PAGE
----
Splaine Consulting

Splaine Consulting Updates: May 2018

bruno-aguirre-456338-unsplashRecognizing a Critical Cohort in Hands-On Dementia Care
Kicking off on June 14th, this is the 41st year of National Nursing Assistants Week, and we’re eager to spread the word as nationwide, 4.5 million nursing assistants provide hands-on dementia care every day (source: National Network of Career Nursing Assistants). From assistance with bathing and dressing to help at mealtimes, these workers are integral to supporting all the activities of daily living (ADLs) for persons with dementia. This year’s theme: Creating a Community of CaringLearn more about the week’s activities here. Is there a nursing assistant who is caring for a person with dementia you know and love? Here are 50 ways to say thank you to these special caregivers.

Alzheimer’s Grants to States and Communities Now Open for Application
In late May, the Administration for Community Living announced the application deadline for states and communities seeking funding for the Alzheimer’s Disease Programs Initiative (ADPI) grants, which “promote the development and expansion of dementia-capable home and community-based service systems (HCBS). Learn more or apply here.

GDPR Compliance: Privacy Matters
In case you missed the announcement (posted on our social media networks and in this e-newsletter we sent), the Splaine Consulting team has updated our privacy policy to comply with new guidelines via the General Data Protection Regulations (GDPR), which went into effect May 25th.

WEAAD 2018 Webinar: Leveraging Resources to Prevent, and Stop, Elder Abuse
World Elder Abuse Awareness Day (June 15th) is fast-approaching, and organizations around the world are preparing accordingly. Launched by the International Network for the Prevention of Elder Abuse and the World Health Organization at the United Nations, WEAAD was established so global communities could “promote a better understanding of abuse and neglect of older persons.” 

Register here to participate in a webinar sponsored by the Elder Justice Initiative (EJI), Leveraging National Resources to Build Strong Support for Older Adults.
Date: 06/13/2018
Time: 4:00 pm – 5:30 pm ET
Speakers include: 
Lydia Chevere, Public Affairs Specialist, Social Security Administration
Aiesha Gurley, Aging Specialist, Office of Elder Justice and Adult Protective Services, U.S. Department of Health and Human Services
Susan C. Lynch, Senior Counsel for Elder Justice, U.S. Department of Justice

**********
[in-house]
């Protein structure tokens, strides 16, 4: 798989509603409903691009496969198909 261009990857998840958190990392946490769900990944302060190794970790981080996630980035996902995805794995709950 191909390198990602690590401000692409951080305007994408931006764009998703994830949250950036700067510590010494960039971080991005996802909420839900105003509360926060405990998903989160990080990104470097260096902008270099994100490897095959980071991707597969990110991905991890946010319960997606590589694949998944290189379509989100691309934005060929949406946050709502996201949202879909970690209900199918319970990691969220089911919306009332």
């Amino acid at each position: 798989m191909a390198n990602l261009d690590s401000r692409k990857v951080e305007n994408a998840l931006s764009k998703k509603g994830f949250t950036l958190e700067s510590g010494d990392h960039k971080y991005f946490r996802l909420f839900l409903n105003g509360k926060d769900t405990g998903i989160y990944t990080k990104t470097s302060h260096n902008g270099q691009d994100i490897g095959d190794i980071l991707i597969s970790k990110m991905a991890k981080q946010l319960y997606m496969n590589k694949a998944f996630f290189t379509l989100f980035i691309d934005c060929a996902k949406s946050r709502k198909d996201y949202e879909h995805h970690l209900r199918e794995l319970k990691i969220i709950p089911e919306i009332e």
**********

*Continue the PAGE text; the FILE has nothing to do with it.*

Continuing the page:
Julie Schoen, Deputy Director, National Center on Elder Abuse


ADI to Advocate for WHO Registration of Dementia Prevention Drugs
A year ago, Alzheimer advocates around the world celebrated a huge win in the form of the WHO Global plan on dementia, whose progress was recently measured in a new report issued by ADI (read it here). On the heels of this report’s release came a disappointing decision from France’s Ministry of Health and Solidarity: they will discontinue reimbursement of four Alzheimer drugs. See the response and advocacy actions planned by ADI regarding this decision.

NIH Summit Launches Alzheimer’s Research Recommendations
Find out what recommendations emerged from the National Institutes of Health’s 2018 Alzheimer’s Research Summit: “Path to Treatment and Prevention,” in this newly released summary from AlzForum

Nearly 100 published recommendations and sub-recommendations were discussed, which were then grouped by the summit’s 7 session titles:
  • Novel Mechanistic Insights into the Complex Biology and Heterogeneity of AD
  • Enabling Precision Medicine for AD
  • Translational Tools and Infrastructure for Predictive Drug Development
  • Emerging Therapeutics
  • Understanding the Impact of the Environment to Advance Disease Prevention
  • Advances in Disease Monitoring, Assessment, and Care
  • Building an Open Science Research Ecosystem to Accelerate AD Therapy Development

More Millennials Providing Dementia Care
A new report released by US Against Alzheimer’s, Youth Against Alzheimer’s, and  the USC Edward R. Roybal Institute on Aging focuses on a rapidly growing segment of caregivers — millennials. Recent reports estimate 25% of today’s caregivers are millennials, and this report suggests one in every 6 millennial caregivers is providing care and support for someone with Alzheimer’s or dementia. By discussing special challenges and considerations unique to these young carers — such as the emotional distress and interference with work — the report is “critical for framing policy and programming solutions.” Read it here.